Monday, June 11, 2018

25 years ago: U.S. Supreme Court supports Santeria ritual animal sacrifice

On June 11, 1993, the United States Supreme Court ruled 9-0 in Church of the Lukumi Babalu Aye v. City of Hialeah that the Florida city's statute prohibiting "unnecessar[y]" killing of "an animal in a public or private ritual or ceremony not for the primary purpose of food consumption" violated the religious freedom of Santeria, a mixture of Roman Catholicism and Yoruba religion whose adherents were mainly to be found in the Caribbean area.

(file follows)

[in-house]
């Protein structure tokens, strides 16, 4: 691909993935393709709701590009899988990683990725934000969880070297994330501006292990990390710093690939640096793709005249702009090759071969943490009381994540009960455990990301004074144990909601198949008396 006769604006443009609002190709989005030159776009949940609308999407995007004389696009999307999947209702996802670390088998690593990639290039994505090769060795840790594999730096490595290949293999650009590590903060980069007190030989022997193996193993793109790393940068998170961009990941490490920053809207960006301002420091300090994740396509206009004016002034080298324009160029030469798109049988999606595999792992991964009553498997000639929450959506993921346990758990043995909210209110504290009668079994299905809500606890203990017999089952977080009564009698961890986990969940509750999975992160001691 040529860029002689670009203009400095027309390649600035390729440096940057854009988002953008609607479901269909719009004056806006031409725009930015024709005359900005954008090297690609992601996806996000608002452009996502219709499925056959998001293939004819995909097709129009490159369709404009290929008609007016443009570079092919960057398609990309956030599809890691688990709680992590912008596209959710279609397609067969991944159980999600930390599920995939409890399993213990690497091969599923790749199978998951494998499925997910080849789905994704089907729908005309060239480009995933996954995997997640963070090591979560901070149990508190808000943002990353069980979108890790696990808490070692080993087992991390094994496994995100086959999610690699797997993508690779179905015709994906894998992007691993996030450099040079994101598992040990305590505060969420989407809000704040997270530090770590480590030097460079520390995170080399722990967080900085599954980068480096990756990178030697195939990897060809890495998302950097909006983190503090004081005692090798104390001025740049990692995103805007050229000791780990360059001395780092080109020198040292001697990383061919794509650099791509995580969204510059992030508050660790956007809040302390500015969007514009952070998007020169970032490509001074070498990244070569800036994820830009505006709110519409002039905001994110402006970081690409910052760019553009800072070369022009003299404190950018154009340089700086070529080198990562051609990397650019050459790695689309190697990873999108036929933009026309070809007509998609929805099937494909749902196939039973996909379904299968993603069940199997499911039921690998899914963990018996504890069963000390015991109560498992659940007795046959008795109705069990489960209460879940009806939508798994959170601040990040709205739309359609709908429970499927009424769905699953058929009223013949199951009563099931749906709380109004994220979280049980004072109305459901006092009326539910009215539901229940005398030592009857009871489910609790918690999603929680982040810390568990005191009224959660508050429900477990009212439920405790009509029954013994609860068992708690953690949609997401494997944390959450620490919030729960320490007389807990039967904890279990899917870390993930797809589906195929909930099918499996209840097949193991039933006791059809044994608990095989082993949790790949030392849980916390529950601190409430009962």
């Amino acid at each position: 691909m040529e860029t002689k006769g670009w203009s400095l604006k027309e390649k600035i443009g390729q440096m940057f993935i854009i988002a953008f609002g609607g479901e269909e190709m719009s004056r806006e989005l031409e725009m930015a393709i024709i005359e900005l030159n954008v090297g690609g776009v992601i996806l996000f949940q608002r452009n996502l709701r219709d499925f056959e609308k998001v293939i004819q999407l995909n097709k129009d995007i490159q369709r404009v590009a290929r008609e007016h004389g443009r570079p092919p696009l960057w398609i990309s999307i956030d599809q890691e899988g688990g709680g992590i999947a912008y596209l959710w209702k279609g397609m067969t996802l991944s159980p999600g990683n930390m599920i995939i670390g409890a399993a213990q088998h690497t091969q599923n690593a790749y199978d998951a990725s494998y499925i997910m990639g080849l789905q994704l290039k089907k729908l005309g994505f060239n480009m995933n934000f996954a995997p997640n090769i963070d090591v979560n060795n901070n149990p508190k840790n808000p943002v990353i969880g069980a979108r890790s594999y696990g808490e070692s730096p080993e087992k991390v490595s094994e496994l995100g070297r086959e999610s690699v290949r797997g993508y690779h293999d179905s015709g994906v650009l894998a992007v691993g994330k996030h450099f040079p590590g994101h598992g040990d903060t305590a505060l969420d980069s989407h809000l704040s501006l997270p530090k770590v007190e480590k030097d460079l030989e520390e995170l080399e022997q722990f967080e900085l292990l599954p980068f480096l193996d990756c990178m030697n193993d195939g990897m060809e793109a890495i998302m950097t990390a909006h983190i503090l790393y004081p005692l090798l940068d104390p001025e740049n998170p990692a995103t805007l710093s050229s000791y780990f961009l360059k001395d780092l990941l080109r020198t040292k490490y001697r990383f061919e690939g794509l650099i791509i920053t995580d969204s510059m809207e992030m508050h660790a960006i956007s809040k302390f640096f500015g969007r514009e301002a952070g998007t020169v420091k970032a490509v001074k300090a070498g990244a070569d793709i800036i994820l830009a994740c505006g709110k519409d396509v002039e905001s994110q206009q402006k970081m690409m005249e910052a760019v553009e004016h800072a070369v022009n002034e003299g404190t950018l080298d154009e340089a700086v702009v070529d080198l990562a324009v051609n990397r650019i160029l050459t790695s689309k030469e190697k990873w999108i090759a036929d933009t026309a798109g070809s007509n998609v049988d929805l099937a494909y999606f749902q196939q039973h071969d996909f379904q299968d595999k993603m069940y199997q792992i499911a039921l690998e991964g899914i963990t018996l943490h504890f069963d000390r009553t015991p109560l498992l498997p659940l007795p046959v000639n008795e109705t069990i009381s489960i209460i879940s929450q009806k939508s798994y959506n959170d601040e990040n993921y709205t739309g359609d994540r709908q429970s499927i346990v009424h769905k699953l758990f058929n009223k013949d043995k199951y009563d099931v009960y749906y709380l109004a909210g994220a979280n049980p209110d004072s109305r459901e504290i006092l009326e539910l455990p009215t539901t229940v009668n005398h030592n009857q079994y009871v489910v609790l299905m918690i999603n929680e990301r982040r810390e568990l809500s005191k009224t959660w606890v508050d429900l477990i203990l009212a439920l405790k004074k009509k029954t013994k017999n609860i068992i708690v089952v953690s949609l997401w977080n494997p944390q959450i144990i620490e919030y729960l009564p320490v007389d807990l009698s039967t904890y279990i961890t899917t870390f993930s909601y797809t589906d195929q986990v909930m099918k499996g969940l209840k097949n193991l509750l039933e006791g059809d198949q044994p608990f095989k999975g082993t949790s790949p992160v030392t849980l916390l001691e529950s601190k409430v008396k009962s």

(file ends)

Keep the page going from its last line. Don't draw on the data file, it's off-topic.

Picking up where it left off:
I'm not particularly interested in the convoluted reasoning behind the ruling in this case, because it's the observation of this blogger that both the U.S. and Canadian Supreme Courts over the last few decades have made their decisions in accord with the agenda that they've been pursuing, and have invented legal justifications to support the decisions they were going to make, anyway. It's worth noting, however, that the U.S. Supreme Court seemed much more enthusiastic in defending the rights of a pagan religion that was a recent import into the United States than in defending the rights of the Christianity which had so much influence on the founding and history of the country.

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